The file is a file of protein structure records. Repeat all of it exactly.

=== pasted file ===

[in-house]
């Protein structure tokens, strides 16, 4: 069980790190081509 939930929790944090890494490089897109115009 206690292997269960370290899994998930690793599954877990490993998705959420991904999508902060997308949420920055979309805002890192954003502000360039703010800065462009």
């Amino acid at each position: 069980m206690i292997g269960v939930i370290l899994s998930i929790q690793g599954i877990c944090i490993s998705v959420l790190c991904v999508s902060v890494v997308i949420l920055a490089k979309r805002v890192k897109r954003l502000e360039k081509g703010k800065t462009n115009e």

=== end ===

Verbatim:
[in-house]
């Protein structure tokens, strides 16, 4: 069980790190081509 939930929790944090890494490089897109115009 206690292997269960370290899994998930690793599954877990490993998705959420991904999508902060997308949420920055979309805002890192954003502000360039703010800065462009």
């Amino acid at each position: 069980m206690i292997g269960v939930i370290l899994s998930i929790q690793g599954i877990c944090i490993s998705v959420l790190c991904v999508s902060v890494v997308i949420l920055a490089k979309r805002v890192k897109r954003l502000e360039k081509g703010k800065t462009n115009e």